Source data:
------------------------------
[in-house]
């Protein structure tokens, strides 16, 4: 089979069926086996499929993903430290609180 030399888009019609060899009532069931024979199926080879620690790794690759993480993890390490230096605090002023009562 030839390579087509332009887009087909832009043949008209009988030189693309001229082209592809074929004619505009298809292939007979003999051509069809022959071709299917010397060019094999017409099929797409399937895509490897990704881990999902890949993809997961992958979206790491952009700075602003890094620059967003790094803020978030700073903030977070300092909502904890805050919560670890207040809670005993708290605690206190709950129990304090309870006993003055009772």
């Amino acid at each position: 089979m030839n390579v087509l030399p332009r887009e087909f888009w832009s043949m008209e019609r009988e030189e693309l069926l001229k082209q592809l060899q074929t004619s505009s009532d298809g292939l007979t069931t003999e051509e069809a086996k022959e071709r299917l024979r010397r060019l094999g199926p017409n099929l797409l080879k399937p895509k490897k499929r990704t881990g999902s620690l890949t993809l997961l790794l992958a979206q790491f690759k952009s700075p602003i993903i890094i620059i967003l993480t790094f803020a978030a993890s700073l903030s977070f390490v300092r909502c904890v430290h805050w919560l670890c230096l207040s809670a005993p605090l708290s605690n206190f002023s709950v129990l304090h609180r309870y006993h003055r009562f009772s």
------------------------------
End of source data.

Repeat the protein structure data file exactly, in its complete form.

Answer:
[in-house]
């Protein structure tokens, strides 16, 4: 089979069926086996499929993903430290609180 030399888009019609060899009532069931024979199926080879620690790794690759993480993890390490230096605090002023009562 030839390579087509332009887009087909832009043949008209009988030189693309001229082209592809074929004619505009298809292939007979003999051509069809022959071709299917010397060019094999017409099929797409399937895509490897990704881990999902890949993809997961992958979206790491952009700075602003890094620059967003790094803020978030700073903030977070300092909502904890805050919560670890207040809670005993708290605690206190709950129990304090309870006993003055009772």
């Amino acid at each position: 089979m030839n390579v087509l030399p332009r887009e087909f888009w832009s043949m008209e019609r009988e030189e693309l069926l001229k082209q592809l060899q074929t004619s505009s009532d298809g292939l007979t069931t003999e051509e069809a086996k022959e071709r299917l024979r010397r060019l094999g199926p017409n099929l797409l080879k399937p895509k490897k499929r990704t881990g999902s620690l890949t993809l997961l790794l992958a979206q790491f690759k952009s700075p602003i993903i890094i620059i967003l993480t790094f803020a978030a993890s700073l903030s977070f390490v300092r909502c904890v430290h805050w919560l670890c230096l207040s809670a005993p605090l708290s605690n206190f002023s709950v129990l304090h609180r309870y006993h003055r009562f009772s």